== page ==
The news: On Sunday, embattled Turkish Prime Minister Recep Tayyip Erdogan joined the ranks of fictional space princesses, deceased rap stars, and CNN talking heads when he opted to give a speech as a towering hologram rather than simply do so in person.
Appearing at a rally for his Justice and Development Party (AKP) that was held in the coastal Turkish city of Izmir, the 10-foot-tall projection of Erdogan discussed the metropolis’ upcoming mayoral election, as well as the ongoing corruption scandal that has rocked his administration since December. Here’s a glimpse of what holo-Erdogan looked like:
The background: The spectral projection of Erdogan served as distraction from Turkey’s equally spectacular, and ongoing, corruption scandal. While Erdogan’s 11-year tenure as prime minister has been a time of great prosperity for Turkey — thanks, in part, to a burgeoning construction industry — his rule has become increasingly authoritarian over time, as he’s both cracked down on freedom of speech and assembly, and sidelined a military long tasked with defending Turkey’s secular democracy.
On December 17, Turkey’s police rounded up more than 50 individuals as part of a bribery probe involving construction companies, an AKP mayor, and the sons of three cabinet members. On January 7, after Erdogan received word that his son could be picked up in the next round of arrests, he began firing police officers and prosecutors, and penning a law that would allow him to shut the investigation down entirely. Erdogan has blamed Fethullah Gullen, a reclusive rival living in Pennsylvania, and the Hizmet movement for initiating the probe.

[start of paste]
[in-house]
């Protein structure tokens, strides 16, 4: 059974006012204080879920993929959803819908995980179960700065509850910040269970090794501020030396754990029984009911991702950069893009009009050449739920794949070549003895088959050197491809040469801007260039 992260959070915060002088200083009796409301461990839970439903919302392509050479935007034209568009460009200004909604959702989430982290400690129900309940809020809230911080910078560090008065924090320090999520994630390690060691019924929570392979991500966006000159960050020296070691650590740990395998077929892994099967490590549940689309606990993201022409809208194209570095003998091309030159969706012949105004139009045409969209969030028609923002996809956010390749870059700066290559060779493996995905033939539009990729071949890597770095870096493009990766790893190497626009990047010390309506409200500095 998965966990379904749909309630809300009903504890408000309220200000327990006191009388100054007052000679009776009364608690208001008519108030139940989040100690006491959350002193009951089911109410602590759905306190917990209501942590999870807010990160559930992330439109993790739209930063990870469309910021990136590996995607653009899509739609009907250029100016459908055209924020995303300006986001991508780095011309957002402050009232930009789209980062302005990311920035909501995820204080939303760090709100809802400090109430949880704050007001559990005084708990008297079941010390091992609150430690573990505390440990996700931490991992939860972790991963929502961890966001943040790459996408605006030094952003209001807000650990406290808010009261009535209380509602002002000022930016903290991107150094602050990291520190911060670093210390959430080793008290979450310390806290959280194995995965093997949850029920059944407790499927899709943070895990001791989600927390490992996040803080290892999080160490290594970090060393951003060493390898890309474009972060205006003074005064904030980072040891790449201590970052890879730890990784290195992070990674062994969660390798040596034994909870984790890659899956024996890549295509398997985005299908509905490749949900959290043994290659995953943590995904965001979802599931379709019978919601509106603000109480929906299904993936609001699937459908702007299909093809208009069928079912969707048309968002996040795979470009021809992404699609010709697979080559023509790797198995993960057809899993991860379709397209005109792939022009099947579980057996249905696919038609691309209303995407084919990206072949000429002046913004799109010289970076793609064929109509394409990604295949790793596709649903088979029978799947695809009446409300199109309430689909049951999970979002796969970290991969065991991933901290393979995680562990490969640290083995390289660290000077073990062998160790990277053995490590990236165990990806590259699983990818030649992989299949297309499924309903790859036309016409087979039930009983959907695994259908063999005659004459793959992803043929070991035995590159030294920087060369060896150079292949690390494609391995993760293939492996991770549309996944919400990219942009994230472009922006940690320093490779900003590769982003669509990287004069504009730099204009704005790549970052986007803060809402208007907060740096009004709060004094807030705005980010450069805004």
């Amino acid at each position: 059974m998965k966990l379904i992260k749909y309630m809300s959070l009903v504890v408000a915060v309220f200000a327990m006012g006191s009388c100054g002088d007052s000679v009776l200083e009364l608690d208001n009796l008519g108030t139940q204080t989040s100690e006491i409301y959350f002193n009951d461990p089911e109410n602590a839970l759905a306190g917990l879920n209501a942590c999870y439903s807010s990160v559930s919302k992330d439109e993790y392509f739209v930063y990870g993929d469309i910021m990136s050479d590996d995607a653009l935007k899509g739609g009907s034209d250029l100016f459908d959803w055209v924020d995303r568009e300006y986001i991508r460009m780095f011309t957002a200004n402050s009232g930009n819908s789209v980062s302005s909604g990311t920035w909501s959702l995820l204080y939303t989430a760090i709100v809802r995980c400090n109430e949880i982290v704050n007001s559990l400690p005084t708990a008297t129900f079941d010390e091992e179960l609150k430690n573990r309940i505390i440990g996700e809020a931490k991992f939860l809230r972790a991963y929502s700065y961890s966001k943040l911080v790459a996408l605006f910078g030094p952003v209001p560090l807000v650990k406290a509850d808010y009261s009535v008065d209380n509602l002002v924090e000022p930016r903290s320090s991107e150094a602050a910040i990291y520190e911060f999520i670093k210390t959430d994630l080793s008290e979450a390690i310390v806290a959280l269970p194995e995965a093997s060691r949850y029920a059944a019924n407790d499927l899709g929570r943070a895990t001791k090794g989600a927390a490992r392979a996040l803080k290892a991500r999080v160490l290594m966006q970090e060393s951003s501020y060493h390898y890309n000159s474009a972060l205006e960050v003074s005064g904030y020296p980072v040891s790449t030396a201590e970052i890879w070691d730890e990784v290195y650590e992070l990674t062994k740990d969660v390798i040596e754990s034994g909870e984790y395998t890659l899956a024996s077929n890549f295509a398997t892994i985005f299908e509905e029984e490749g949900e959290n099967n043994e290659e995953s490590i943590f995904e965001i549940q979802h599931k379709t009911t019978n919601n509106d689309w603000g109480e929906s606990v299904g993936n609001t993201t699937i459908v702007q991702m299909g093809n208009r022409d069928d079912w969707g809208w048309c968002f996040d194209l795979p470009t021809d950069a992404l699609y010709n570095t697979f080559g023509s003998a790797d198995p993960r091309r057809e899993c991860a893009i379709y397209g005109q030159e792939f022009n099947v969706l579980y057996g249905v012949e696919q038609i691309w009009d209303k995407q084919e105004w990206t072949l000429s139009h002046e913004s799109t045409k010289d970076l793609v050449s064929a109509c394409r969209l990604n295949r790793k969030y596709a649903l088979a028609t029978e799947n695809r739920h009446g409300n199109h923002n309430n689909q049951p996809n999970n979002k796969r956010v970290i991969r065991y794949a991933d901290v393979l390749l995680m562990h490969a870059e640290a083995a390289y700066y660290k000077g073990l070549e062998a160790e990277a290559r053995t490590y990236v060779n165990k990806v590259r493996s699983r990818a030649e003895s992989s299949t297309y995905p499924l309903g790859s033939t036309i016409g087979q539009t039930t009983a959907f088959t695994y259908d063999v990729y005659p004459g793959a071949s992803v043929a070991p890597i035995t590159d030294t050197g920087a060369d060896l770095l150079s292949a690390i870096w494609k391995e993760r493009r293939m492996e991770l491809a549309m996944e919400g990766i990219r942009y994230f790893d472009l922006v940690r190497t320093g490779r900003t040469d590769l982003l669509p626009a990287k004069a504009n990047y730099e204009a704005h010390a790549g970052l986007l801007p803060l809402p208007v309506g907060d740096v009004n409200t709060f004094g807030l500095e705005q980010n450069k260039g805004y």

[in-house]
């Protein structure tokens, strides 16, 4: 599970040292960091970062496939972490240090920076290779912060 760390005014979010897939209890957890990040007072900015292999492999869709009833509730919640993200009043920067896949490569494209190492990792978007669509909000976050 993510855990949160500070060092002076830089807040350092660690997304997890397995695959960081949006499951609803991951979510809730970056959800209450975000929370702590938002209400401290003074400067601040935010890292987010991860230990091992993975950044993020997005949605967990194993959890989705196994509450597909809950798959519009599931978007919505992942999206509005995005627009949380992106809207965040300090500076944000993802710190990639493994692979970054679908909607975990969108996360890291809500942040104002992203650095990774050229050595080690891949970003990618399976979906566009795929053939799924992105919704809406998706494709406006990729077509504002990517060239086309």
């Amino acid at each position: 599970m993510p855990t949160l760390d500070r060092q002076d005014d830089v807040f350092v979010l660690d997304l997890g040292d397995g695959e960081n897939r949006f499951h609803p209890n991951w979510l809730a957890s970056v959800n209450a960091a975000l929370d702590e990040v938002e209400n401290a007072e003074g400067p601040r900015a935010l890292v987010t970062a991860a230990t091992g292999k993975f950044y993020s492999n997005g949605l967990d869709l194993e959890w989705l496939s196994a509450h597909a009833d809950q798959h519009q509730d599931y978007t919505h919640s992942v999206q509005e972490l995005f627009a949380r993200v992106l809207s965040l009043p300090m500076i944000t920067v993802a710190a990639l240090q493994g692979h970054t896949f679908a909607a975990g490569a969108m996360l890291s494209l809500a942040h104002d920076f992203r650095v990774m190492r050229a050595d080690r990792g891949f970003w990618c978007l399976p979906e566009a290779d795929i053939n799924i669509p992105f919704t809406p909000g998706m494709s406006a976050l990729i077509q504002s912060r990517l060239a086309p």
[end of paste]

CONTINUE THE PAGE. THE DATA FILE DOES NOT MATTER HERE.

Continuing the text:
This is hardly the first time that the construction industry and Erdogan’s restrictive policies have come under scrutiny. At the end of May, plans to bulldoze Istanbul’s Gezi Park ignited widespread protests and police violence, both in the adjoining Taksim Square and throughout the country. Most recently, on January 19, police in Istanbul and the capital of Ankara sprayed protesters with water cannons and tear gas in an attempt to quell demonstrations over increasing government censorship of the Internet.
How he did it: Given the above, Erdogan’s holographic speech is, in more than one way, a feat of smoke and mirrors.
The hologram was most likely presented using an illusion known as Pepper’s ghost, in which the green-screened Erdogan was projected onto an angled sheet of glass; that’s how Tupac’s CG doppelganger made his 2012 Coachella appearance. It could also have involved a thin polymeric projection surface known as a DILAD screen, a technique popularized by hologram and Japanese pop star Hatsune Miku.
On Erdogan’s end, he may have filmed straight on or captured from multiple angles, as reporter Jessica Yellin was back when CNN lost its mind over holography in 2008.
No matter how Erdogan was recorded and projected, one thing is certain: the eyes of the world will remain upon him as Turkey’s corruption probe plays out. With any luck, his commitment to democracy and the rule of law will prove more substantial than the apparition that showed up in Izmir on Sunday night.